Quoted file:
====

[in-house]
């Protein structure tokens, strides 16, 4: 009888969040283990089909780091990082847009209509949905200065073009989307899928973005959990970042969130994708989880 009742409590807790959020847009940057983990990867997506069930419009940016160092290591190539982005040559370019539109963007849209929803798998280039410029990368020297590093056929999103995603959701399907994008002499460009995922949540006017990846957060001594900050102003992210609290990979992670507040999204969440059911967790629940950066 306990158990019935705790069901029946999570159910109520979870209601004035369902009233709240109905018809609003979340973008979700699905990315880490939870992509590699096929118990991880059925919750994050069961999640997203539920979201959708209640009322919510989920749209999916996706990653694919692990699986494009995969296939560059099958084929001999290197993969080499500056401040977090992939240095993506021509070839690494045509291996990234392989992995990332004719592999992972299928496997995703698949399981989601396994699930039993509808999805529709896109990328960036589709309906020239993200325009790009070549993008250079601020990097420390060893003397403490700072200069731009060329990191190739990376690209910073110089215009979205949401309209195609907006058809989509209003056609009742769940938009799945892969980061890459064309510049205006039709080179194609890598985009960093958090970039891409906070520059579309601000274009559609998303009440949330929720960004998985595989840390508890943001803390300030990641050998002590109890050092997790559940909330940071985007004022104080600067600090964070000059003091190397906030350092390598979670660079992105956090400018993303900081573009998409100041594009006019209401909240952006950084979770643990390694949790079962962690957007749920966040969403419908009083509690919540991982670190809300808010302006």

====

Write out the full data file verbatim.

[in-house]
């Protein structure tokens, strides 16, 4: 009888969040283990089909780091990082847009209509949905200065073009989307899928973005959990970042969130994708989880 009742409590807790959020847009940057983990990867997506069930419009940016160092290591190539982005040559370019539109963007849209929803798998280039410029990368020297590093056929999103995603959701399907994008002499460009995922949540006017990846957060001594900050102003992210609290990979992670507040999204969440059911967790629940950066 306990158990019935705790069901029946999570159910109520979870209601004035369902009233709240109905018809609003979340973008979700699905990315880490939870992509590699096929118990991880059925919750994050069961999640997203539920979201959708209640009322919510989920749209999916996706990653694919692990699986494009995969296939560059099958084929001999290197993969080499500056401040977090992939240095993506021509070839690494045509291996990234392989992995990332004719592999992972299928496997995703698949399981989601396994699930039993509808999805529709896109990328960036589709309906020239993200325009790009070549993008250079601020990097420390060893003397403490700072200069731009060329990191190739990376690209910073110089215009979205949401309209195609907006058809989509209003056609009742769940938009799945892969980061890459064309510049205006039709080179194609890598985009960093958090970039891409906070520059579309601000274009559609998303009440949330929720960004998985595989840390508890943001803390300030990641050998002590109890050092997790559940909330940071985007004022104080600067600090964070000059003091190397906030350092390598979670660079992105956090400018993303900081573009998409100041594009006019209401909240952006950084979770643990390694949790079962962690957007749920966040969403419908009083509690919540991982670190809300808010302006």